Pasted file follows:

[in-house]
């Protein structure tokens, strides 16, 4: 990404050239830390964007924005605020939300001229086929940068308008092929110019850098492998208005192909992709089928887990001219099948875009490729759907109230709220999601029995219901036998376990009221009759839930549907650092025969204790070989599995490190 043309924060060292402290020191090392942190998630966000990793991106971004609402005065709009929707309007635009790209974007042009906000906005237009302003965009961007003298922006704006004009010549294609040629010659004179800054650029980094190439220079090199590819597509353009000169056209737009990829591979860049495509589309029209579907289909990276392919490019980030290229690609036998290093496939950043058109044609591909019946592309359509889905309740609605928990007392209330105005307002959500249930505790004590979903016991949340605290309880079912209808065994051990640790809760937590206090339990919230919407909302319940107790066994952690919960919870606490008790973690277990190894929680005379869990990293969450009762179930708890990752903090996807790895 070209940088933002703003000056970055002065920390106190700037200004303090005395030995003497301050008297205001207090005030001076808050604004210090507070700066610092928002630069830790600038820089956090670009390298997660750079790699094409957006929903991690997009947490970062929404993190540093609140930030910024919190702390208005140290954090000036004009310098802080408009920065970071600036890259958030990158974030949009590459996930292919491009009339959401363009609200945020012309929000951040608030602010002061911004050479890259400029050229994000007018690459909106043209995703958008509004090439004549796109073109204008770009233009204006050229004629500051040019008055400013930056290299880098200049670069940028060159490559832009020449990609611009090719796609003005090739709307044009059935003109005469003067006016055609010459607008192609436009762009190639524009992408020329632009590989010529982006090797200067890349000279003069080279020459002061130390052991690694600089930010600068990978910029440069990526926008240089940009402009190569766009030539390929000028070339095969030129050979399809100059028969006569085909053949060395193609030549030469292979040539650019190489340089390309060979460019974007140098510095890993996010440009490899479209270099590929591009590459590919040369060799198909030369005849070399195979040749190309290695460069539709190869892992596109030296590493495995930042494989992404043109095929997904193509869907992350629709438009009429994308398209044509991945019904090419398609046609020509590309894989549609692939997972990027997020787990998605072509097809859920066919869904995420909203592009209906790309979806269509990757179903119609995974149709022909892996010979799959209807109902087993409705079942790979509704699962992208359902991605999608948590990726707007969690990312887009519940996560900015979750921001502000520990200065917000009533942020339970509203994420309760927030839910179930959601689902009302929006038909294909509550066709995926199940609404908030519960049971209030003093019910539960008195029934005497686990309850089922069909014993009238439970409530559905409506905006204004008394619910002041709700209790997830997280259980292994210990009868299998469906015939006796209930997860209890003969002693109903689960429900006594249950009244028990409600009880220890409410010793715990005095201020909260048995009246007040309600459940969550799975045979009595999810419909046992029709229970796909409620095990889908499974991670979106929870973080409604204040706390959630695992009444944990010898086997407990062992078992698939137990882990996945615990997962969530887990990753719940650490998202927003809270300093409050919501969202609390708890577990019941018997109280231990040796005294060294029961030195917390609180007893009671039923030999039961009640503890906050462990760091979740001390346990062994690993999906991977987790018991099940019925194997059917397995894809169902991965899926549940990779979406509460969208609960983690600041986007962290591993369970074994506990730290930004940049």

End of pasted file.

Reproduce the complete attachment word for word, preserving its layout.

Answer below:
[in-house]
């Protein structure tokens, strides 16, 4: 990404050239830390964007924005605020939300001229086929940068308008092929110019850098492998208005192909992709089928887990001219099948875009490729759907109230709220999601029995219901036998376990009221009759839930549907650092025969204790070989599995490190 043309924060060292402290020191090392942190998630966000990793991106971004609402005065709009929707309007635009790209974007042009906000906005237009302003965009961007003298922006704006004009010549294609040629010659004179800054650029980094190439220079090199590819597509353009000169056209737009990829591979860049495509589309029209579907289909990276392919490019980030290229690609036998290093496939950043058109044609591909019946592309359509889905309740609605928990007392209330105005307002959500249930505790004590979903016991949340605290309880079912209808065994051990640790809760937590206090339990919230919407909302319940107790066994952690919960919870606490008790973690277990190894929680005379869990990293969450009762179930708890990752903090996807790895 070209940088933002703003000056970055002065920390106190700037200004303090005395030995003497301050008297205001207090005030001076808050604004210090507070700066610092928002630069830790600038820089956090670009390298997660750079790699094409957006929903991690997009947490970062929404993190540093609140930030910024919190702390208005140290954090000036004009310098802080408009920065970071600036890259958030990158974030949009590459996930292919491009009339959401363009609200945020012309929000951040608030602010002061911004050479890259400029050229994000007018690459909106043209995703958008509004090439004549796109073109204008770009233009204006050229004629500051040019008055400013930056290299880098200049670069940028060159490559832009020449990609611009090719796609003005090739709307044009059935003109005469003067006016055609010459607008192609436009762009190639524009992408020329632009590989010529982006090797200067890349000279003069080279020459002061130390052991690694600089930010600068990978910029440069990526926008240089940009402009190569766009030539390929000028070339095969030129050979399809100059028969006569085909053949060395193609030549030469292979040539650019190489340089390309060979460019974007140098510095890993996010440009490899479209270099590929591009590459590919040369060799198909030369005849070399195979040749190309290695460069539709190869892992596109030296590493495995930042494989992404043109095929997904193509869907992350629709438009009429994308398209044509991945019904090419398609046609020509590309894989549609692939997972990027997020787990998605072509097809859920066919869904995420909203592009209906790309979806269509990757179903119609995974149709022909892996010979799959209807109902087993409705079942790979509704699962992208359902991605999608948590990726707007969690990312887009519940996560900015979750921001502000520990200065917000009533942020339970509203994420309760927030839910179930959601689902009302929006038909294909509550066709995926199940609404908030519960049971209030003093019910539960008195029934005497686990309850089922069909014993009238439970409530559905409506905006204004008394619910002041709700209790997830997280259980292994210990009868299998469906015939006796209930997860209890003969002693109903689960429900006594249950009244028990409600009880220890409410010793715990005095201020909260048995009246007040309600459940969550799975045979009595999810419909046992029709229970796909409620095990889908499974991670979106929870973080409604204040706390959630695992009444944990010898086997407990062992078992698939137990882990996945615990997962969530887990990753719940650490998202927003809270300093409050919501969202609390708890577990019941018997109280231990040796005294060294029961030195917390609180007893009671039923030999039961009640503890906050462990760091979740001390346990062994690993999906991977987790018991099940019925194997059917397995894809169902991965899926549940990779979406509460969208609960983690600041986007962290591993369970074994506990730290930004940049």